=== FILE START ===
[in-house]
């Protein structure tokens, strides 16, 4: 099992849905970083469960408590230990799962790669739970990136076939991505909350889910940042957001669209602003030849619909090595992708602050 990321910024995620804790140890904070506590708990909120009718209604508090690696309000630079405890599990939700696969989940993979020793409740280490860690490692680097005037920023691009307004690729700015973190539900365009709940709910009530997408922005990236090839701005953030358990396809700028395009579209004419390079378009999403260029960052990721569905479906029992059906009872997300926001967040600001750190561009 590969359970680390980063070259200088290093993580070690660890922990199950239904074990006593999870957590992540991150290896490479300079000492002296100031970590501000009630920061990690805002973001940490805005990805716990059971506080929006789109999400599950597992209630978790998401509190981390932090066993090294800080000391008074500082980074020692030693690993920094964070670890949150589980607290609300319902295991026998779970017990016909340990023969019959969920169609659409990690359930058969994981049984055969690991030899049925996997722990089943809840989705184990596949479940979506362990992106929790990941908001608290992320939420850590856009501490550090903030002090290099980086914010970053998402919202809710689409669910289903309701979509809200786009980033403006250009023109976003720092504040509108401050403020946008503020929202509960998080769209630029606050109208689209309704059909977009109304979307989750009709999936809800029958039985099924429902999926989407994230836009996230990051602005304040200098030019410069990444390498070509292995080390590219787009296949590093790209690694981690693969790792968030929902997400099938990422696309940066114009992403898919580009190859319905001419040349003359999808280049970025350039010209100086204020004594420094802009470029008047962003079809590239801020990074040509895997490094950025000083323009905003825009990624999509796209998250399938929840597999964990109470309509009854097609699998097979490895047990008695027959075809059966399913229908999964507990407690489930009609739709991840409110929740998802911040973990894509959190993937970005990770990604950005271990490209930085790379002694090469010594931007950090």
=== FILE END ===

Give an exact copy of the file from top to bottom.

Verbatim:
[in-house]
């Protein structure tokens, strides 16, 4: 099992849905970083469960408590230990799962790669739970990136076939991505909350889910940042957001669209602003030849619909090595992708602050 990321910024995620804790140890904070506590708990909120009718209604508090690696309000630079405890599990939700696969989940993979020793409740280490860690490692680097005037920023691009307004690729700015973190539900365009709940709910009530997408922005990236090839701005953030358990396809700028395009579209004419390079378009999403260029960052990721569905479906029992059906009872997300926001967040600001750190561009 590969359970680390980063070259200088290093993580070690660890922990199950239904074990006593999870957590992540991150290896490479300079000492002296100031970590501000009630920061990690805002973001940490805005990805716990059971506080929006789109999400599950597992209630978790998401509190981390932090066993090294800080000391008074500082980074020692030693690993920094964070670890949150589980607290609300319902295991026998779970017990016909340990023969019959969920169609659409990690359930058969994981049984055969690991030899049925996997722990089943809840989705184990596949479940979506362990992106929790990941908001608290992320939420850590856009501490550090903030002090290099980086914010970053998402919202809710689409669910289903309701979509809200786009980033403006250009023109976003720092504040509108401050403020946008503020929202509960998080769209630029606050109208689209309704059909977009109304979307989750009709999936809800029958039985099924429902999926989407994230836009996230990051602005304040200098030019410069990444390498070509292995080390590219787009296949590093790209690694981690693969790792968030929902997400099938990422696309940066114009992403898919580009190859319905001419040349003359999808280049970025350039010209100086204020004594420094802009470029008047962003079809590239801020990074040509895997490094950025000083323009905003825009990624999509796209998250399938929840597999964990109470309509009854097609699998097979490895047990008695027959075809059966399913229908999964507990407690489930009609739709991840409110929740998802911040973990894509959190993937970005990770990604950005271990490209930085790379002694090469010594931007950090």